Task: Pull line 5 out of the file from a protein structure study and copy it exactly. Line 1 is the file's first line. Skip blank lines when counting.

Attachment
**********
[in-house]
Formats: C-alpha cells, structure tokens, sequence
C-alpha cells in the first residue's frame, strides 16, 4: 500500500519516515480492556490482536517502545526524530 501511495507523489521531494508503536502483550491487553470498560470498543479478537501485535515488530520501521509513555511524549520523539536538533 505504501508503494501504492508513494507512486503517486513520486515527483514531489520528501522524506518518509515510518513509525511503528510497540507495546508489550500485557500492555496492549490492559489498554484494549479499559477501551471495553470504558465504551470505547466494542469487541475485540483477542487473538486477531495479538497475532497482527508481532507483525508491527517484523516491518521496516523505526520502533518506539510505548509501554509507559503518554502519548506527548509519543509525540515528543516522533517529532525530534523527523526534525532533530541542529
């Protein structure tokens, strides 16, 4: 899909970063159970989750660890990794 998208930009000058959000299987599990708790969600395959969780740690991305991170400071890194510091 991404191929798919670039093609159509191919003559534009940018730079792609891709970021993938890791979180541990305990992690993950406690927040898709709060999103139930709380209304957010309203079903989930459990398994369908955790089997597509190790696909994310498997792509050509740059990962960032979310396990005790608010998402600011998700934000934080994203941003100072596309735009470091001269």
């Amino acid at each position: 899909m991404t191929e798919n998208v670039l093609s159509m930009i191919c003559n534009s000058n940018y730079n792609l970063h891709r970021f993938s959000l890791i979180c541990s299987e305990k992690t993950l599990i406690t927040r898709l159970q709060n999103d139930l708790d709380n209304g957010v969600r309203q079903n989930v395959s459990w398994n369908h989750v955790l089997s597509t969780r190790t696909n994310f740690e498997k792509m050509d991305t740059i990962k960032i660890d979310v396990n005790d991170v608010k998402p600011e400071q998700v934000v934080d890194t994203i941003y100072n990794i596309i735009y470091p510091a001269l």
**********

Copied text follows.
């Amino acid at each position: 899909m991404t191929e798919n998208v670039l093609s159509m930009i191919c003559n534009s000058n940018y730079n792609l970063h891709r970021f993938s959000l890791i979180c541990s299987e305990k992690t993950l599990i406690t927040r898709l159970q709060n999103d139930l708790d709380n209304g957010v969600r309203q079903n989930v395959s459990w398994n369908h989750v955790l089997s597509t969780r190790t696909n994310f740690e498997k792509m050509d991305t740059i990962k960032i660890d979310v396990n005790d991170v608010k998402p600011e400071q998700v934000v934080d890194t994203i941003y100072n990794i596309i735009y470091p510091a001269l």